nbOfBricks = 10;                            // The number of bricks we want in the first row  --->  Try changing the numbers to see how it changes the size of the brick
brickWidth = width / nbOfBricks;            // All the bricks should fit in the width of the canvas
brickHeight = (height / 2.0) / nbOfBricks;  // All the bricks should fit in half the height of the canvas and the is as many layers as ther are brick in the first row
}

void draw() {
background(20);

// First layer of bricks
for (int i = 0; i < nbOfBricks; i++) {
drawBrick(0 + i * brickWidth, height - brickHeight);
}

// Second layer of bricks
for (int i = 0; i < nbOfBricks - 1; i++) {  // Keep in mind there is 1 brick less to draw on this layer
drawBrick((brickWidth / 2.0) + i * brickWidth, height - 2 * brickHeight); // The first brick of the layer is not at x = 0 but x = (brickWidth / 2.0). The height also need to be changed
}
}

void drawBrick(float x, float y) {
fill(200, 20, 20);
stroke(230);
strokeWeight(1);
rect(x, y, brickWidth, brickHeight);
}
``````

Let’s add the third layer quickly. The logic is the same exept that this time y would be `height - 3 * brickHeight`, the x position `2 * (brickWidth / 2.0)` and we have one less brick to draw compare to layer 2 so 2 less than the first layer.

If we add it to the code we would have:

``````int nbOfBricks;
float brickWidth;
float brickHeight;

void setup() {
size(400, 400);

nbOfBricks = 10;                            // The number of bricks we want in the first row  --->  Try changing the numbers to see how it changes the size of the brick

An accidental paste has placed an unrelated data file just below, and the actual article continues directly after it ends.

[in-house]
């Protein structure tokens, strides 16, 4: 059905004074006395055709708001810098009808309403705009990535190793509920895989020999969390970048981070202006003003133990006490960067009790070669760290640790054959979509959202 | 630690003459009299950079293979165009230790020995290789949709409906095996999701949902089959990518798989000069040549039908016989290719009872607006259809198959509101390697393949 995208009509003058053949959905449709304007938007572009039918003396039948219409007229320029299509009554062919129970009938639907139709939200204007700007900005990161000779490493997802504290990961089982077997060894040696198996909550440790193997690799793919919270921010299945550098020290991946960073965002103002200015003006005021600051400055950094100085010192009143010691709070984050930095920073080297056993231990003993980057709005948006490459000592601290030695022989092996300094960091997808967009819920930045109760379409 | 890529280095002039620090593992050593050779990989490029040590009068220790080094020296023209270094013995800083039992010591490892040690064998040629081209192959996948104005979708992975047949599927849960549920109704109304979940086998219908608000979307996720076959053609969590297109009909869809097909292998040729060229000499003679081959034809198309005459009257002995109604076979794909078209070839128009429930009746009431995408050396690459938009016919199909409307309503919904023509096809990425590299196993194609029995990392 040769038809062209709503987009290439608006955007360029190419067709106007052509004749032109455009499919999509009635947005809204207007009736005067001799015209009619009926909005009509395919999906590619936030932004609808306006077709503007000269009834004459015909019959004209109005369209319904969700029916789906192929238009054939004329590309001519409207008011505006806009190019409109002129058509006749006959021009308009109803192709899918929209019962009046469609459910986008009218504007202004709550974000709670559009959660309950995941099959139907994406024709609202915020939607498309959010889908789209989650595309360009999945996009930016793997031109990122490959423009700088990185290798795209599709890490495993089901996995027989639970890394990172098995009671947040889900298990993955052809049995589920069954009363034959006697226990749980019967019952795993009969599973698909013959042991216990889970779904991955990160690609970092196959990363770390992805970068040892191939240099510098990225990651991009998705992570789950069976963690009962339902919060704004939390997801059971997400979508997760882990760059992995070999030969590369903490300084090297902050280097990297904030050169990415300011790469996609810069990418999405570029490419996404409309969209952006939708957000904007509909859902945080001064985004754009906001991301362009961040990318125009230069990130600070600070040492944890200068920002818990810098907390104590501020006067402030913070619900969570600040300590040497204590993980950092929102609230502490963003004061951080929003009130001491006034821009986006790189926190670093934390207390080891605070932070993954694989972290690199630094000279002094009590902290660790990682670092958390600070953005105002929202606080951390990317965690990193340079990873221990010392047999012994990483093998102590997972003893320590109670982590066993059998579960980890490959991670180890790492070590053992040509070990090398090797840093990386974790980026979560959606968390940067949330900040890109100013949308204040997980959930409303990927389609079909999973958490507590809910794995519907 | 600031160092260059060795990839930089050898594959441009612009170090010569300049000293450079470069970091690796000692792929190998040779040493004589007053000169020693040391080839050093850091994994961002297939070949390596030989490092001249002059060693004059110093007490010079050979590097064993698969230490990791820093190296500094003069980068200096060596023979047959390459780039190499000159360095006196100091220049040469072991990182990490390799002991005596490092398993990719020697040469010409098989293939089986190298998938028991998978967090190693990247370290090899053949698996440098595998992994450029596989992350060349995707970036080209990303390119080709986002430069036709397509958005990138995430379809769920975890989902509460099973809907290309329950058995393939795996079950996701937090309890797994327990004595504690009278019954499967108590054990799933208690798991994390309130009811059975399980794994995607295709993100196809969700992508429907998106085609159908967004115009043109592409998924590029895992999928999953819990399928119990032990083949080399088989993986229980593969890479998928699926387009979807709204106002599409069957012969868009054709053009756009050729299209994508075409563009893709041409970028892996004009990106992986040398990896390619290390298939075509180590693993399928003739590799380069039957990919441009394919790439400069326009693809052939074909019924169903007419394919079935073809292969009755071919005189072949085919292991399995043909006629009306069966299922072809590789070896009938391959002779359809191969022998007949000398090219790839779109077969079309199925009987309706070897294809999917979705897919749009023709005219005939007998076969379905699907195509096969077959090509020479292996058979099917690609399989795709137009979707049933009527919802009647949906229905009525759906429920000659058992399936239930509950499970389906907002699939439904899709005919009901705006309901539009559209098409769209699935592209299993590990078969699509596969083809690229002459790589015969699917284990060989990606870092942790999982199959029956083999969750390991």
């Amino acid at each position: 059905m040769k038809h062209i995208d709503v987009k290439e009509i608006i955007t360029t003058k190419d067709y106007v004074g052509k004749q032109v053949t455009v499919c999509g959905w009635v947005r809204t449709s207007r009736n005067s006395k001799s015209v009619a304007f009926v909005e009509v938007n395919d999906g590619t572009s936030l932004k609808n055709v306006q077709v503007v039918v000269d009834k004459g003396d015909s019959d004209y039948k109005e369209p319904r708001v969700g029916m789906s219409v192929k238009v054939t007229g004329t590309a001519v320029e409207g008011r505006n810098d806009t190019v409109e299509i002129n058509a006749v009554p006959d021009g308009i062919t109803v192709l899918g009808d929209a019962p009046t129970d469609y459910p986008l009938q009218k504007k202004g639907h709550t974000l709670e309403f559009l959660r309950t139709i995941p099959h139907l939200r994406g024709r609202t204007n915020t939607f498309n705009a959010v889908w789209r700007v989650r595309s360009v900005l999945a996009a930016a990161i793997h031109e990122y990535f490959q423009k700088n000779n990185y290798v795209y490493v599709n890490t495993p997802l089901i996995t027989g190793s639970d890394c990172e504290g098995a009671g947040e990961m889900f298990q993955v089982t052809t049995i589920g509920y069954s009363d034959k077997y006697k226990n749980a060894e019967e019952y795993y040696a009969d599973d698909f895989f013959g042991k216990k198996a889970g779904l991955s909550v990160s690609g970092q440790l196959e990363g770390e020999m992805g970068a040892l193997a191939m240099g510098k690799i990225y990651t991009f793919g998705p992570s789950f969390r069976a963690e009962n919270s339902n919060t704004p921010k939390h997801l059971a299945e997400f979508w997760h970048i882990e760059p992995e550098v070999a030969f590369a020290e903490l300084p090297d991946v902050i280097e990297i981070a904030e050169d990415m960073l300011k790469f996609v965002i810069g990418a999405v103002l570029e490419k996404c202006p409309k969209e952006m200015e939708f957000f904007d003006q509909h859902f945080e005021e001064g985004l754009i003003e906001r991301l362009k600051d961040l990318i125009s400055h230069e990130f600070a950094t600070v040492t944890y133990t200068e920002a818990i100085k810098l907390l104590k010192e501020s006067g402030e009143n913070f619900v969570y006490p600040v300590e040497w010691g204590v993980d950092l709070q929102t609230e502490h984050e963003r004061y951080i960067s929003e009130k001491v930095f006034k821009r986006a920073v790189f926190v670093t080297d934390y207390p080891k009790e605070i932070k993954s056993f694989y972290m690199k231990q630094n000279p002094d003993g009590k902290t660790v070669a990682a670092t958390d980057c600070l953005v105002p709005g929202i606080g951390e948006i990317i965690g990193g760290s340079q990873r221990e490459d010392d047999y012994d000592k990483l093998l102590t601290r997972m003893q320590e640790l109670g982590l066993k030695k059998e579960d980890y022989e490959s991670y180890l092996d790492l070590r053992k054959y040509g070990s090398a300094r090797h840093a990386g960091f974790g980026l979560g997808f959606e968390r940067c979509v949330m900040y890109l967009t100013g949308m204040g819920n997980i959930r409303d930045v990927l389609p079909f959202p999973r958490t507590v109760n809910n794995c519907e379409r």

brickWidth = width / nbOfBricks;            // All the bricks should fit in the width of the canvas
brickHeight = (height / 2.0) / nbOfBricks;  // All the bricks should fit in half the height of the canvas and the is as many layers as ther are brick in the first row
}

void draw() {
background(20);

// First layer of bricks
for (int i = 0; i < nbOfBricks; i++) {
drawBrick(0 + i * brickWidth, height - brickHeight);
}

// Second layer of bricks
for (int i = 0; i < nbOfBricks - 1; i++) {  // Keep in mind there is 1 brick less to draw on this layer
drawBrick((brickWidth / 2.0) + i * brickWidth, height - 2 * brickHeight); // The first brick of the layer is not at x = 0 but x = (brickWidth / 2.0). The height also need to be changed
}

// Third layer of bricks
for (int i = 0; i < nbOfBricks - 2; i++) { // 2 less bricks to draw compare to first layer